‘Disrespectful’: Brittany Higgins criticises ditched two-week consultation for women’s safety plan

The federal government has defended its approach to a decade-long women’s safety plan after initially opening the consultation period for only two weeks.

There was a backlash from women’s safety advocates to the timeframe, with many criticising it as being far too short during a pandemic and holiday period.

Former Liberal party political staffer Brittany Higgins called out the federal government for being “breathtakingly disrespectful” after it set the two-week consultation period in the middle of January.

The national plan to end violence against women and children will span 2022 to 2032.

“Two weeks to map out the next 10 years of the fight against gendered violence in Australia,” Higgins wrote on Twitter.

After the government extended the consultation deadline to 25 February, the women’s safety minister, Anne Ruston, said the initial timeframe was set by states and territories at a women’s safety taskforce meeting in December.

The minister contacted state and territory ministers who make up the women’s safety taskforce over the weekend and they jointly agreed to extend the consultation timeline.

“The draft national plan is the culmination of 18 months of extensive, detailed and thorough consultation with victim-survivors, advocates, sector representatives, academics, business leaders and the broader community,” Ruston said on Tuesday.

“We have held a parliamentary inquiry, the national summit on women’s safety, dozens of roundtables [and] two extensive public surveys.”

An open letter signed by prominent women’s rights advocates, community leaders and union heads, had called for the consultation period to run for at least six weeks.

“The tiny window of consultation diminishes this issue to our society and is shallow and disrespectful to our country. We need this plan to succeed,” the letter said.

Labor criticised the government for showing disinterest in the voices of women and advocates, saying women and survivors have again had to fight to have their voices heard.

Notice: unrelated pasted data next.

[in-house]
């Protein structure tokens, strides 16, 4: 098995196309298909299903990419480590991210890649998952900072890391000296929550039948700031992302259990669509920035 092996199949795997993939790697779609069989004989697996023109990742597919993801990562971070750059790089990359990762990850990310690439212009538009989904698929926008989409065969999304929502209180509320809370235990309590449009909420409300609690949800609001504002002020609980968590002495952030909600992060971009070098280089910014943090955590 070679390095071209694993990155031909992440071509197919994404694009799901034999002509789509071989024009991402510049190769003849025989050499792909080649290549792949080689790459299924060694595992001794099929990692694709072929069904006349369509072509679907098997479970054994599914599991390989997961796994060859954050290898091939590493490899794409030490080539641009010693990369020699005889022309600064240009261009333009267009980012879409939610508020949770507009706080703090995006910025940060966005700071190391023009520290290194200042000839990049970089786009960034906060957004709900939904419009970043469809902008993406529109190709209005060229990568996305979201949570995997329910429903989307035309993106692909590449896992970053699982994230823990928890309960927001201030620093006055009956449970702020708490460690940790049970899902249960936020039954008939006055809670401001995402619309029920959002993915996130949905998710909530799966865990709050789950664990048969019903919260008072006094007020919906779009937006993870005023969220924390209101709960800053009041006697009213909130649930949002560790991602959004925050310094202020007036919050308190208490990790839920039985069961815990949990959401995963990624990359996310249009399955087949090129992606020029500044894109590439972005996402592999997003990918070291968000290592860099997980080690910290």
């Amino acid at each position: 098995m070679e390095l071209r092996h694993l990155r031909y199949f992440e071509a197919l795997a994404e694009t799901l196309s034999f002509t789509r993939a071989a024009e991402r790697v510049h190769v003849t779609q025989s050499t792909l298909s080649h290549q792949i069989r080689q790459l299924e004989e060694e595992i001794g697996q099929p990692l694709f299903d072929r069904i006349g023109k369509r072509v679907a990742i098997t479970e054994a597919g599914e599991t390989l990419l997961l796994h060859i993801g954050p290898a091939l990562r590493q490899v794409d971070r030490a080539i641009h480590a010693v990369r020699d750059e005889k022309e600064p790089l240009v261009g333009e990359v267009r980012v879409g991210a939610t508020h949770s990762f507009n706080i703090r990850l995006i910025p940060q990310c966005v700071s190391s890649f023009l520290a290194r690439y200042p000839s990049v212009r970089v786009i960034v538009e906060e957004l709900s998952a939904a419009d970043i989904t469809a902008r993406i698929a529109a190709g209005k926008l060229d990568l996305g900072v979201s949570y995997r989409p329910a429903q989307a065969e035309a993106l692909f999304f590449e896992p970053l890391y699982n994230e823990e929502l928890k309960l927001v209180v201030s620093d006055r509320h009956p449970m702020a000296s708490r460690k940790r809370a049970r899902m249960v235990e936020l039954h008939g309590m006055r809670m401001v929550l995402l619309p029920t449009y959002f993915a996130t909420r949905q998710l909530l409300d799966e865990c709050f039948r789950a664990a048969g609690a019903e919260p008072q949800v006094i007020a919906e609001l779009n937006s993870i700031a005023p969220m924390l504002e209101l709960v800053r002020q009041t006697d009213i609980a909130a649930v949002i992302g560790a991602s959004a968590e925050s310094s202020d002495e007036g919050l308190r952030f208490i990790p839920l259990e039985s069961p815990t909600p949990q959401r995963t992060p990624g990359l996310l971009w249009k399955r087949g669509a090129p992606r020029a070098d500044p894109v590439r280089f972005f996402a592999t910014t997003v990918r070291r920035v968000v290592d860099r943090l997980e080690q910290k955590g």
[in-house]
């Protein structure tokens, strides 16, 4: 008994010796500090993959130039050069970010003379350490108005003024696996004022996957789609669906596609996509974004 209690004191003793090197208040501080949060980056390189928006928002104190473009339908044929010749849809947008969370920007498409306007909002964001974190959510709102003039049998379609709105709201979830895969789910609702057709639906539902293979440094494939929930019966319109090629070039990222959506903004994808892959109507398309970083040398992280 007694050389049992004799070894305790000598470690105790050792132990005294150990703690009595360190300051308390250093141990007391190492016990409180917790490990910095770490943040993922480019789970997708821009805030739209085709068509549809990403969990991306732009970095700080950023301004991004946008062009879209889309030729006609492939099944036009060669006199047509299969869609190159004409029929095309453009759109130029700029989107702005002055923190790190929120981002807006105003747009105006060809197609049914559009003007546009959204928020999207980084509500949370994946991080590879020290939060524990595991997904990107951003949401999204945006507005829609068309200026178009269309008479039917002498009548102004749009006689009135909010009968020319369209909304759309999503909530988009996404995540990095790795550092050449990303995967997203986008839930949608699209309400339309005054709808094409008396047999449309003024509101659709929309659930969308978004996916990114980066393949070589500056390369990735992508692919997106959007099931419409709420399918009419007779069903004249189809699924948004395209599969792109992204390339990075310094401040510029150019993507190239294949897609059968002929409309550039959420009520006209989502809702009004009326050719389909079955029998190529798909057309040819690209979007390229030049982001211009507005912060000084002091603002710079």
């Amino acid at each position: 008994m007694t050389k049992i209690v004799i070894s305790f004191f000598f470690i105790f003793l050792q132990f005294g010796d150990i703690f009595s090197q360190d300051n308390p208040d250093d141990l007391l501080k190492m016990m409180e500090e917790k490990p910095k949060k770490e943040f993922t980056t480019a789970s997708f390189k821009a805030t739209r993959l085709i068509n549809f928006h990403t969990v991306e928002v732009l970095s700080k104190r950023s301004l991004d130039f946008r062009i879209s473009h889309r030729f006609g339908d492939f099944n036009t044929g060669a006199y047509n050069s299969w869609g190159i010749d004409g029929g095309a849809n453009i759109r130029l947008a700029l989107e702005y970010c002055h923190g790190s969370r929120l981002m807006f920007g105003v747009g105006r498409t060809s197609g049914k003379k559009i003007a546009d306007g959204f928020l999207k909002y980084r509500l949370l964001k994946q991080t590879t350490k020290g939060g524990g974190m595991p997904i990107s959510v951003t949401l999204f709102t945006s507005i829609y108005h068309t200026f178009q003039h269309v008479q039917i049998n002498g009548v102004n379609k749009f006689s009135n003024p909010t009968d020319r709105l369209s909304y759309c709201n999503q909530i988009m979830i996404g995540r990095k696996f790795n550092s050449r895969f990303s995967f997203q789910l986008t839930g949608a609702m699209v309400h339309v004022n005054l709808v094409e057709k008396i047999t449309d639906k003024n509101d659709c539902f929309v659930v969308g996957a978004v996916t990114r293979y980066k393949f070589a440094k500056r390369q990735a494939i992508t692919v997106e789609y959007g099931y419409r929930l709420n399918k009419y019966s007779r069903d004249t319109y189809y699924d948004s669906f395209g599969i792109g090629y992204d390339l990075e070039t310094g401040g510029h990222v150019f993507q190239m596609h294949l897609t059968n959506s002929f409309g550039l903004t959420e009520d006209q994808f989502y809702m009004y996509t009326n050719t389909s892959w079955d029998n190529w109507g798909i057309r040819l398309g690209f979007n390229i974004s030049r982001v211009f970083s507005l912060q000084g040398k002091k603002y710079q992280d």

“This grossly inadequate deadline came amidst a national pandemic, an over-worked sector and exhausted workers, and in the middle of school holidays,” social services spokesperson Linda Burney said.

“This government never misses an opportunity to demonstrate its disinterest in the perspectives of Australian women.”

But the Coalition’s women’s minister, Marise Payne, said the government was taking the issue very seriously.

“We are world leading in this and it is important we continue to work together across the country,” she told 2GB radio.

The Domestic Violence Crisis Service says it wants the plan to deliver a more inclusive approach to ending violence in the community by focusing on the voices of people with lived experience.

The services chief executive, Sue Webeck, said the plan was a significant opportunity to help those impacted by domestic and family violence but needed to have “real and tangible budget commitments attached”.

“This all needs to be backed by funding which provides continuity of service provision but also the ability to respond to the emerging needs of the community,” she said.

Payne said the government had committed record funding in the last federal budget to ensure a smooth transition from the current plan to the next one.

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